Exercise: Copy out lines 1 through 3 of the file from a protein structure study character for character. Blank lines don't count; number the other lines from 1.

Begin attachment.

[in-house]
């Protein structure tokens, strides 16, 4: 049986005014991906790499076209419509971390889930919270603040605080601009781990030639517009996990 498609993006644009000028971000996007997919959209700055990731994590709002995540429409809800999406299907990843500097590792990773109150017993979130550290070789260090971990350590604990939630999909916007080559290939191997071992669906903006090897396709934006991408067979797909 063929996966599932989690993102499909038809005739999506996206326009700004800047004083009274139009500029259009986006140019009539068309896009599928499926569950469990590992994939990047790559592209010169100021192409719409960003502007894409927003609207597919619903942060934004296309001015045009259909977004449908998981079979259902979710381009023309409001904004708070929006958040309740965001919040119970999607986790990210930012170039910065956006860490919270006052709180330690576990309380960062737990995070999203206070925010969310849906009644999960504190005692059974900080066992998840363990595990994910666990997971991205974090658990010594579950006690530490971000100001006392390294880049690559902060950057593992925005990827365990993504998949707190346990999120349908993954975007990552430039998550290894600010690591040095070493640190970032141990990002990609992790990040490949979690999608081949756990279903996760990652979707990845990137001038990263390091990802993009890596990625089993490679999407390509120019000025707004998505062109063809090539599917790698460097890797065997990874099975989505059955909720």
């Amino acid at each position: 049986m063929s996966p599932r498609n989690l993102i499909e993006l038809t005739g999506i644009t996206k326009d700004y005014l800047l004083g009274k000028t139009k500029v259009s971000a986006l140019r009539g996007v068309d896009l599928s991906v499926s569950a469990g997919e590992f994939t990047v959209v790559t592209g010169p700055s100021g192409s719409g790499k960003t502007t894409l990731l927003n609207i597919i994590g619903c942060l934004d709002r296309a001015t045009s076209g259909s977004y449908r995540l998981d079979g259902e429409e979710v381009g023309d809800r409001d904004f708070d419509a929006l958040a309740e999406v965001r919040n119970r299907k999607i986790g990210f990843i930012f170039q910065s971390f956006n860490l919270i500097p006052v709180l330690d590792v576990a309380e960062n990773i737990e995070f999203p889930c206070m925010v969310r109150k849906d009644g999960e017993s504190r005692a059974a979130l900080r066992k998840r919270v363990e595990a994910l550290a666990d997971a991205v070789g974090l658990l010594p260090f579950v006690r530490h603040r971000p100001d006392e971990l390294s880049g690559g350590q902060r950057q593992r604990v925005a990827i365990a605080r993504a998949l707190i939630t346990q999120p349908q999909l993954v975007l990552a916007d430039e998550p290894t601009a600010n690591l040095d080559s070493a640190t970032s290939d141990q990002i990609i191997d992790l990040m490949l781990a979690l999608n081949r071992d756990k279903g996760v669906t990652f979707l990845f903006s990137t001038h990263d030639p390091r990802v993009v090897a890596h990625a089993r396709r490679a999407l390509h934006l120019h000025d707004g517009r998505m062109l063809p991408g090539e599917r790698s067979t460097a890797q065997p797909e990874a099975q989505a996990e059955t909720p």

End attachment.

[in-house]
């Protein structure tokens, strides 16, 4: 049986005014991906790499076209419509971390889930919270603040605080601009781990030639517009996990 498609993006644009000028971000996007997919959209700055990731994590709002995540429409809800999406299907990843500097590792990773109150017993979130550290070789260090971990350590604990939630999909916007080559290939191997071992669906903006090897396709934006991408067979797909 063929996966599932989690993102499909038809005739999506996206326009700004800047004083009274139009500029259009986006140019009539068309896009599928499926569950469990590992994939990047790559592209010169100021192409719409960003502007894409927003609207597919619903942060934004296309001015045009259909977004449908998981079979259902979710381009023309409001904004708070929006958040309740965001919040119970999607986790990210930012170039910065956006860490919270006052709180330690576990309380960062737990995070999203206070925010969310849906009644999960504190005692059974900080066992998840363990595990994910666990997971991205974090658990010594579950006690530490971000100001006392390294880049690559902060950057593992925005990827365990993504998949707190346990999120349908993954975007990552430039998550290894600010690591040095070493640190970032141990990002990609992790990040490949979690999608081949756990279903996760990652979707990845990137001038990263390091990802993009890596990625089993490679999407390509120019000025707004998505062109063809090539599917790698460097890797065997990874099975989505059955909720």
């Amino acid at each position: 049986m063929s996966p599932r498609n989690l993102i499909e993006l038809t005739g999506i644009t996206k326009d700004y005014l800047l004083g009274k000028t139009k500029v259009s971000a986006l140019r009539g996007v068309d896009l599928s991906v499926s569950a469990g997919e590992f994939t990047v959209v790559t592209g010169p700055s100021g192409s719409g790499k960003t502007t894409l990731l927003n609207i597919i994590g619903c942060l934004d709002r296309a001015t045009s076209g259909s977004y449908r995540l998981d079979g259902e429409e979710v381009g023309d809800r409001d904004f708070d419509a929006l958040a309740e999406v965001r919040n119970r299907k999607i986790g990210f990843i930012f170039q910065s971390f956006n860490l919270i500097p006052v709180l330690d590792v576990a309380e960062n990773i737990e995070f999203p889930c206070m925010v969310r109150k849906d009644g999960e017993s504190r005692a059974a979130l900080r066992k998840r919270v363990e595990a994910l550290a666990d997971a991205v070789g974090l658990l010594p260090f579950v006690r530490h603040r971000p100001d006392e971990l390294s880049g690559g350590q902060r950057q593992r604990v925005a990827i365990a605080r993504a998949l707190i939630t346990q999120p349908q999909l993954v975007l990552a916007d430039e998550p290894t601009a600010n690591l040095d080559s070493a640190t970032s290939d141990q990002i990609i191997d992790l990040m490949l781990a979690l999608n081949r071992d756990k279903g996760v669906t990652f979707l990845f903006s990137t001038h990263d030639p390091r990802v993009v090897a890596h990625a089993r396709r490679a999407l390509h934006l120019h000025d707004g517009r998505m062109l063809p991408g090539e599917r790698s067979t460097a890797q065997p797909e990874a099975q989505a996990e059955t909720p």